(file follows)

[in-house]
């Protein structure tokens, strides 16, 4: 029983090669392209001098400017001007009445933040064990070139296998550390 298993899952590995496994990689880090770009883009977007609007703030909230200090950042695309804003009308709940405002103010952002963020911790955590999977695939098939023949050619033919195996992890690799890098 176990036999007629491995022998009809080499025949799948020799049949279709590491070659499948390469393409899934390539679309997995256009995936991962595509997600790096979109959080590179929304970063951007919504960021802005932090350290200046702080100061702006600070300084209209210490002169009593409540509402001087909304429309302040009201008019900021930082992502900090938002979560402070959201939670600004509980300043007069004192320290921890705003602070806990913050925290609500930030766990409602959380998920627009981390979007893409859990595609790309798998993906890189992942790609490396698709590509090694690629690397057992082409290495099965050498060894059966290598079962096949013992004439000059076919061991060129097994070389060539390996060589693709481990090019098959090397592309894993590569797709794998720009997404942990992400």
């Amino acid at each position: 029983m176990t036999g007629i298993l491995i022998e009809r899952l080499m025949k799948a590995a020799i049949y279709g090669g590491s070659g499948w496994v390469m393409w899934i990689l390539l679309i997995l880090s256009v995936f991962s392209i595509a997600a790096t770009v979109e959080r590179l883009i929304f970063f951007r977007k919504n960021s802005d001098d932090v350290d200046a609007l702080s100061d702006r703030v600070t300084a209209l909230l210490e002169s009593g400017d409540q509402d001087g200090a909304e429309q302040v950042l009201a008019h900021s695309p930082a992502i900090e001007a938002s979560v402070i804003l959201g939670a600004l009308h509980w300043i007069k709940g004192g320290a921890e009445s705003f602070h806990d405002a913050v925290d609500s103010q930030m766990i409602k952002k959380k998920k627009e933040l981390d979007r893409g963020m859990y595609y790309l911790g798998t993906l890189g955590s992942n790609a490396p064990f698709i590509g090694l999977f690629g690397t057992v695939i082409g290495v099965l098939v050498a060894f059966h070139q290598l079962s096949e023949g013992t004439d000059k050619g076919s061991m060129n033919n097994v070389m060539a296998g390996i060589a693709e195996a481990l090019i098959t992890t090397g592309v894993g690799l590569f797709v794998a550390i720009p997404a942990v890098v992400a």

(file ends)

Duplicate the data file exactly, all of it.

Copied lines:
[in-house]
């Protein structure tokens, strides 16, 4: 029983090669392209001098400017001007009445933040064990070139296998550390 298993899952590995496994990689880090770009883009977007609007703030909230200090950042695309804003009308709940405002103010952002963020911790955590999977695939098939023949050619033919195996992890690799890098 176990036999007629491995022998009809080499025949799948020799049949279709590491070659499948390469393409899934390539679309997995256009995936991962595509997600790096979109959080590179929304970063951007919504960021802005932090350290200046702080100061702006600070300084209209210490002169009593409540509402001087909304429309302040009201008019900021930082992502900090938002979560402070959201939670600004509980300043007069004192320290921890705003602070806990913050925290609500930030766990409602959380998920627009981390979007893409859990595609790309798998993906890189992942790609490396698709590509090694690629690397057992082409290495099965050498060894059966290598079962096949013992004439000059076919061991060129097994070389060539390996060589693709481990090019098959090397592309894993590569797709794998720009997404942990992400």
């Amino acid at each position: 029983m176990t036999g007629i298993l491995i022998e009809r899952l080499m025949k799948a590995a020799i049949y279709g090669g590491s070659g499948w496994v390469m393409w899934i990689l390539l679309i997995l880090s256009v995936f991962s392209i595509a997600a790096t770009v979109e959080r590179l883009i929304f970063f951007r977007k919504n960021s802005d001098d932090v350290d200046a609007l702080s100061d702006r703030v600070t300084a209209l909230l210490e002169s009593g400017d409540q509402d001087g200090a909304e429309q302040v950042l009201a008019h900021s695309p930082a992502i900090e001007a938002s979560v402070i804003l959201g939670a600004l009308h509980w300043i007069k709940g004192g320290a921890e009445s705003f602070h806990d405002a913050v925290d609500s103010q930030m766990i409602k952002k959380k998920k627009e933040l981390d979007r893409g963020m859990y595609y790309l911790g798998t993906l890189g955590s992942n790609a490396p064990f698709i590509g090694l999977f690629g690397t057992v695939i082409g290495v099965l098939v050498a060894f059966h070139q290598l079962s096949e023949g013992t004439d000059k050619g076919s061991m060129n033919n097994v070389m060539a296998g390996i060589a693709e195996a481990l090019i098959t992890t090397g592309v894993g690799l590569f797709v794998a550390i720009p997404a942990v890098v992400a």